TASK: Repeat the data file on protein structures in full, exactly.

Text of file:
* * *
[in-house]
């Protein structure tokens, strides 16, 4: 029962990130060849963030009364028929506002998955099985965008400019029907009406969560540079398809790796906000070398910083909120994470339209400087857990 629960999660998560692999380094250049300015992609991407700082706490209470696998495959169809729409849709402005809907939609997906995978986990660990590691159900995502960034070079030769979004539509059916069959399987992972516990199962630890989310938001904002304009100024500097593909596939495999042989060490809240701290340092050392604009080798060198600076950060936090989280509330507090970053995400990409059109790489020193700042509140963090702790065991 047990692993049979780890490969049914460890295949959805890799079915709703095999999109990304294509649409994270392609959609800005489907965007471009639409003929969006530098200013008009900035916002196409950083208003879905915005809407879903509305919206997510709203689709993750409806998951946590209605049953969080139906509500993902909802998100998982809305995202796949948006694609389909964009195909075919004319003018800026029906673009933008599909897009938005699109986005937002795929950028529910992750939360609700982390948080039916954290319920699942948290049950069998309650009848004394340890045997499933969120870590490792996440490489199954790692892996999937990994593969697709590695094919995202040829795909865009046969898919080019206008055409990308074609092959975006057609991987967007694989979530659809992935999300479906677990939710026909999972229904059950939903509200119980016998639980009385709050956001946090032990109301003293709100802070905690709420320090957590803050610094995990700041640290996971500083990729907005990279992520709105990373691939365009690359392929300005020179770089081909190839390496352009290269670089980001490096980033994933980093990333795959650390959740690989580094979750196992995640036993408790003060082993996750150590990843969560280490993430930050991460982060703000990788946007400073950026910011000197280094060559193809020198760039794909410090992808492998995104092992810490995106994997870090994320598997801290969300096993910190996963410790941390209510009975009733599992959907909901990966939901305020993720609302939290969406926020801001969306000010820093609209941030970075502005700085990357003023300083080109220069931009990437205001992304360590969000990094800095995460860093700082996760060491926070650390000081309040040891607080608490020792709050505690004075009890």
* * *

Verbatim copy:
[in-house]
């Protein structure tokens, strides 16, 4: 029962990130060849963030009364028929506002998955099985965008400019029907009406969560540079398809790796906000070398910083909120994470339209400087857990 629960999660998560692999380094250049300015992609991407700082706490209470696998495959169809729409849709402005809907939609997906995978986990660990590691159900995502960034070079030769979004539509059916069959399987992972516990199962630890989310938001904002304009100024500097593909596939495999042989060490809240701290340092050392604009080798060198600076950060936090989280509330507090970053995400990409059109790489020193700042509140963090702790065991 047990692993049979780890490969049914460890295949959805890799079915709703095999999109990304294509649409994270392609959609800005489907965007471009639409003929969006530098200013008009900035916002196409950083208003879905915005809407879903509305919206997510709203689709993750409806998951946590209605049953969080139906509500993902909802998100998982809305995202796949948006694609389909964009195909075919004319003018800026029906673009933008599909897009938005699109986005937002795929950028529910992750939360609700982390948080039916954290319920699942948290049950069998309650009848004394340890045997499933969120870590490792996440490489199954790692892996999937990994593969697709590695094919995202040829795909865009046969898919080019206008055409990308074609092959975006057609991987967007694989979530659809992935999300479906677990939710026909999972229904059950939903509200119980016998639980009385709050956001946090032990109301003293709100802070905690709420320090957590803050610094995990700041640290996971500083990729907005990279992520709105990373691939365009690359392929300005020179770089081909190839390496352009290269670089980001490096980033994933980093990333795959650390959740690989580094979750196992995640036993408790003060082993996750150590990843969560280490993430930050991460982060703000990788946007400073950026910011000197280094060559193809020198760039794909410090992808492998995104092992810490995106994997870090994320598997801290969300096993910190996963410790941390209510009975009733599992959907909901990966939901305020993720609302939290969406926020801001969306000010820093609209941030970075502005700085990357003023300083080109220069931009990437205001992304360590969000990094800095995460860093700082996760060491926070650390000081309040040891607080608490020792709050505690004075009890």